Sharon Pfleger, NHS Highland

As more stakeholders become aware of the importance of biodiversity loss, this tool will allow users to understand the scale of environmental contamination in their area. Users may range from those tasked with prescribing, recommending which medicines to prescribe, academics and those with an interest in environmental sustainability issues.” 

Barry Melia, Public Health Scotland

How was it created?

We co-ordinated technical input from across the partners during the tool development.  This included working with the partners to ensure we had all the relevant monitoring and sampling information, in addition to public health prescribing data to provide Informatics with the data that sits behind the tool.

Informatics – and specifically Lauren Fuller who ultimately developed the tool – were integral to our initial discussions, and without them we probably wouldn’t have this tool at all! We also worked with SEPA’s legal team to ensure data sharing and other legal considerations were factored into the tool development, and with SEPA comms colleagues for strategic advice and information about how to effectively engage with relevant partners and stakeholders, promote the tool and manage our reputational risk. It was particularly challenging as we started to coordinate this work after the cyber-attack.”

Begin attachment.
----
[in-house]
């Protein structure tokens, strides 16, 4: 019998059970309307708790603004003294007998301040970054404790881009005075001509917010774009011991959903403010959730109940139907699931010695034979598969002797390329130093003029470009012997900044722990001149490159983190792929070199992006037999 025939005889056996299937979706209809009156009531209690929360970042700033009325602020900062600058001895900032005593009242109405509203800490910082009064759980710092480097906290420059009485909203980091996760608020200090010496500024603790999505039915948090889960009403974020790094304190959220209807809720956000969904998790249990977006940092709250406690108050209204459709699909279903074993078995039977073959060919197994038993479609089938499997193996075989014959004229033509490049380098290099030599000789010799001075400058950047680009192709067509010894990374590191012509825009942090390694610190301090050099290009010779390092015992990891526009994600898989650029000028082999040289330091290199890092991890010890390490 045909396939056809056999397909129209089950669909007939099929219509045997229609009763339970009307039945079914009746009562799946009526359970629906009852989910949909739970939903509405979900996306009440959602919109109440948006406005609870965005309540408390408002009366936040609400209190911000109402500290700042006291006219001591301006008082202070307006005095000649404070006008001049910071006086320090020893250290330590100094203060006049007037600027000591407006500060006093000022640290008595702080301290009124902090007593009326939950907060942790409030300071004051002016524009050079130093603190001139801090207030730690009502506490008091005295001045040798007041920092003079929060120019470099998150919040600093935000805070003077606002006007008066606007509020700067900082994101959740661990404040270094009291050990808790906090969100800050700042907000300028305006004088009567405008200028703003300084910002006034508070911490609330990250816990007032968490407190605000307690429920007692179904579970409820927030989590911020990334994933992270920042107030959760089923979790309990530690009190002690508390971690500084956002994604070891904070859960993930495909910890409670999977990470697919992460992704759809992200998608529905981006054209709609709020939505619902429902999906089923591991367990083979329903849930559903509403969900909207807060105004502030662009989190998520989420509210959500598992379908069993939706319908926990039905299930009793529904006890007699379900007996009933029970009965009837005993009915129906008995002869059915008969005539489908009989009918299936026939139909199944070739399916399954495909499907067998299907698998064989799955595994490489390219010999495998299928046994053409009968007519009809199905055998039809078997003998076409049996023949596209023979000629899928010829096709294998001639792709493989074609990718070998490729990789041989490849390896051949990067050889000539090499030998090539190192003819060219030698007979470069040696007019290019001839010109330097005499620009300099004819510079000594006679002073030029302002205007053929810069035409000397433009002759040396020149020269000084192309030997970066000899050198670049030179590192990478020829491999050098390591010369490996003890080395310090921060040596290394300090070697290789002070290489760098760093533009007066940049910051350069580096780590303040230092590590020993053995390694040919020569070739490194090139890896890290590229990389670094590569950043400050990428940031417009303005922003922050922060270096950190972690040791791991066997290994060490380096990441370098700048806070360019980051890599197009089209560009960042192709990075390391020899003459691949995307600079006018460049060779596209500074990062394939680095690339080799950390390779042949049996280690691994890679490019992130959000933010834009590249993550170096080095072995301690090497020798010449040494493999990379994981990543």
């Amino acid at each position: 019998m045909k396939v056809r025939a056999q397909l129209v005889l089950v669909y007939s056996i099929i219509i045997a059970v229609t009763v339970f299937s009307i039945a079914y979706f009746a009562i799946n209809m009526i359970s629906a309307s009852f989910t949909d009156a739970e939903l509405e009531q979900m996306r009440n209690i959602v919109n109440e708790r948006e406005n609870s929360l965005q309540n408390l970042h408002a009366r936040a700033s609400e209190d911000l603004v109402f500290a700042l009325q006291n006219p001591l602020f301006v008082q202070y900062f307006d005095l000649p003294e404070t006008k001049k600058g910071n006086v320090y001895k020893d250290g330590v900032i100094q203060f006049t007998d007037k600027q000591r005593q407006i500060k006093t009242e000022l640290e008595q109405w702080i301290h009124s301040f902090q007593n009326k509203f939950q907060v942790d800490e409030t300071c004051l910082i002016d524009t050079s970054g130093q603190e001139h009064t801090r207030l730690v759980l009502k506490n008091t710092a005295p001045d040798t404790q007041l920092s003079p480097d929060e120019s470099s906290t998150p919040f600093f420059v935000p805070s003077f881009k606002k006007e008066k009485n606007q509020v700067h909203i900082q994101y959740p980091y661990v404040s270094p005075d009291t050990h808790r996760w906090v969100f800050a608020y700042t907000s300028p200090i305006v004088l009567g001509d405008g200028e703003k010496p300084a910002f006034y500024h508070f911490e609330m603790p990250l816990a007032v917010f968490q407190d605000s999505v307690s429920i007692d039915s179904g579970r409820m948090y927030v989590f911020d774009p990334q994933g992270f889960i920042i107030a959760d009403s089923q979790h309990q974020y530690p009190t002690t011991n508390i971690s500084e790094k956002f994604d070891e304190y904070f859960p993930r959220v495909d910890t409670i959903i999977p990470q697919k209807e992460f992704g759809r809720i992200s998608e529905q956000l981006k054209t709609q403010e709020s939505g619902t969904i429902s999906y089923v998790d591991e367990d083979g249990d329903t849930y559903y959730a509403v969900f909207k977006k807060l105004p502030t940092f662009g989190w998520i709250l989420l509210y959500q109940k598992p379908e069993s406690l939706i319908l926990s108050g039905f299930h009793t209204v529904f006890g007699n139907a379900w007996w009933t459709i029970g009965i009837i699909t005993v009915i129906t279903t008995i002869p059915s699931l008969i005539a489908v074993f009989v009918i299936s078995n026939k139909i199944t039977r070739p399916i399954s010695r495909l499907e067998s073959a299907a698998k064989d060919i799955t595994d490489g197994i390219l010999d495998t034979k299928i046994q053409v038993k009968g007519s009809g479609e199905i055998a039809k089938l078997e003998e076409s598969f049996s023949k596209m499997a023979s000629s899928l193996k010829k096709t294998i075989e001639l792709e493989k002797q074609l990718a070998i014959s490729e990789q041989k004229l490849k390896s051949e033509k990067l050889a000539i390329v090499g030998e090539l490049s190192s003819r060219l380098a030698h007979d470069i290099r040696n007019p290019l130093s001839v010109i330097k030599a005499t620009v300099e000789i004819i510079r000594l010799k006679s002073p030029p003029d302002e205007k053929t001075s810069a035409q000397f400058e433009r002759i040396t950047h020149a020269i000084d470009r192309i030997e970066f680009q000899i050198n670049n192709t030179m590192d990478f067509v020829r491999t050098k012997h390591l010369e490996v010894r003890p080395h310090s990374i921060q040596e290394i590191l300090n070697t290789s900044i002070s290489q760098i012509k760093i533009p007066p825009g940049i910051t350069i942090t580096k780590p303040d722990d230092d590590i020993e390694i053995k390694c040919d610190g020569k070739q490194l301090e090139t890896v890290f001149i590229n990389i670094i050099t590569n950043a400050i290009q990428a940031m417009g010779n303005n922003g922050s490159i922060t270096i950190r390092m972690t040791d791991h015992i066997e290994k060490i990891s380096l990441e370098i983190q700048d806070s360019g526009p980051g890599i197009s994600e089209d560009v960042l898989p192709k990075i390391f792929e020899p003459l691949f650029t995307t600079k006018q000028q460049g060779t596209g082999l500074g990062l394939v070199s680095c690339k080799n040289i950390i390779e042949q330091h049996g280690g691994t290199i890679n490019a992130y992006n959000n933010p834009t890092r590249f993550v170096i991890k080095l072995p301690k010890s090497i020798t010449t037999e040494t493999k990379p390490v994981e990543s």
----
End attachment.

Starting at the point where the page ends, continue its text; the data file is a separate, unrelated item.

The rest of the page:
Lindsey Green & Fiona Whyte, Innovation Team, SEPA

How did the tool evolve? Were there any barriers in the process?

The project was requested by partners in October 2019 at the CREW Project Request meeting and following a period of engagement with Rural and Environment Science and Analytical Services (RESAS)/OHBP a final specification was agreed. During this time there was significant activity in the background between the CREW (Hutton) and the organisations that supplied data for the tool as a complex process of developing a Data Sharing Agreement unfolded. CREW responded to the changing needs of the partnership until a satisfactory outcome was achieved for all parties to use data collated in the CREW baseline project and helped pave the way for the SEPA visualisation tool.”